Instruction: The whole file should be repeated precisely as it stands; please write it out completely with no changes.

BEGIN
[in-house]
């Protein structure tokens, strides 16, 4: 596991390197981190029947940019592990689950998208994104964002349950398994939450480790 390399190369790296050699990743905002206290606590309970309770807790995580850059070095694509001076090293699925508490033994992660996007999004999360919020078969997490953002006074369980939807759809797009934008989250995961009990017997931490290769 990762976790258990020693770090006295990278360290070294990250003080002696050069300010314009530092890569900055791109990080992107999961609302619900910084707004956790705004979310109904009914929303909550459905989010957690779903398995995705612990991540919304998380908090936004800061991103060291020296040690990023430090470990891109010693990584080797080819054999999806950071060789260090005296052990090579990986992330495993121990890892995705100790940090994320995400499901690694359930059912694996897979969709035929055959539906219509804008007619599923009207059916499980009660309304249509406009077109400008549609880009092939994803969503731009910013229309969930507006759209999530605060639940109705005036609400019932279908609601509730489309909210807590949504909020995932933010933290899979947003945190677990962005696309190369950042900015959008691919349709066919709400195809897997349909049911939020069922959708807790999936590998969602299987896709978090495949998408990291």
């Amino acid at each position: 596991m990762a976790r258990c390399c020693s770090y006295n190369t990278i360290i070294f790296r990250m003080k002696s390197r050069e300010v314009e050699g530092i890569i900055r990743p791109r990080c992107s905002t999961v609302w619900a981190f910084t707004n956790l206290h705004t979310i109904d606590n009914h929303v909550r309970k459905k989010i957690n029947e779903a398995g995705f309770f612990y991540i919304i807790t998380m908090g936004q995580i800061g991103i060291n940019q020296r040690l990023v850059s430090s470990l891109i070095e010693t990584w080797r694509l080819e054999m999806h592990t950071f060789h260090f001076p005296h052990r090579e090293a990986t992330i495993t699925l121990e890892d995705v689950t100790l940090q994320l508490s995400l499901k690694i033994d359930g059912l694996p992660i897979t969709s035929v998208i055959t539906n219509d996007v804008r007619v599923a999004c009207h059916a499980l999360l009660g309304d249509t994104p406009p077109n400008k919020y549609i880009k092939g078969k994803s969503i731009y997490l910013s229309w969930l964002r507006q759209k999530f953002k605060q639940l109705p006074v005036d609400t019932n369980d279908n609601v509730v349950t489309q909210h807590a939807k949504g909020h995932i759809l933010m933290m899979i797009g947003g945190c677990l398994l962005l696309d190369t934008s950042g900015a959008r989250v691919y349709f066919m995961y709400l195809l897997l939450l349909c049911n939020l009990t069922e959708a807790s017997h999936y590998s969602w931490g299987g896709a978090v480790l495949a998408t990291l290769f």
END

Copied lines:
[in-house]
């Protein structure tokens, strides 16, 4: 596991390197981190029947940019592990689950998208994104964002349950398994939450480790 390399190369790296050699990743905002206290606590309970309770807790995580850059070095694509001076090293699925508490033994992660996007999004999360919020078969997490953002006074369980939807759809797009934008989250995961009990017997931490290769 990762976790258990020693770090006295990278360290070294990250003080002696050069300010314009530092890569900055791109990080992107999961609302619900910084707004956790705004979310109904009914929303909550459905989010957690779903398995995705612990991540919304998380908090936004800061991103060291020296040690990023430090470990891109010693990584080797080819054999999806950071060789260090005296052990090579990986992330495993121990890892995705100790940090994320995400499901690694359930059912694996897979969709035929055959539906219509804008007619599923009207059916499980009660309304249509406009077109400008549609880009092939994803969503731009910013229309969930507006759209999530605060639940109705005036609400019932279908609601509730489309909210807590949504909020995932933010933290899979947003945190677990962005696309190369950042900015959008691919349709066919709400195809897997349909049911939020069922959708807790999936590998969602299987896709978090495949998408990291």
């Amino acid at each position: 596991m990762a976790r258990c390399c020693s770090y006295n190369t990278i360290i070294f790296r990250m003080k002696s390197r050069e300010v314009e050699g530092i890569i900055r990743p791109r990080c992107s905002t999961v609302w619900a981190f910084t707004n956790l206290h705004t979310i109904d606590n009914h929303v909550r309970k459905k989010i957690n029947e779903a398995g995705f309770f612990y991540i919304i807790t998380m908090g936004q995580i800061g991103i060291n940019q020296r040690l990023v850059s430090s470990l891109i070095e010693t990584w080797r694509l080819e054999m999806h592990t950071f060789h260090f001076p005296h052990r090579e090293a990986t992330i495993t699925l121990e890892d995705v689950t100790l940090q994320l508490s995400l499901k690694i033994d359930g059912l694996p992660i897979t969709s035929v998208i055959t539906n219509d996007v804008r007619v599923a999004c009207h059916a499980l999360l009660g309304d249509t994104p406009p077109n400008k919020y549609i880009k092939g078969k994803s969503i731009y997490l910013s229309w969930l964002r507006q759209k999530f953002k605060q639940l109705p006074v005036d609400t019932n369980d279908n609601v509730v349950t489309q909210h807590a939807k949504g909020h995932i759809l933010m933290m899979i797009g947003g945190c677990l398994l962005l696309d190369t934008s950042g900015a959008r989250v691919y349709f066919m995961y709400l195809l897997l939450l349909c049911n939020l009990t069922e959708a807790s017997h999936y590998s969602w931490g299987g896709a978090v480790l495949a998408t990291l290769f």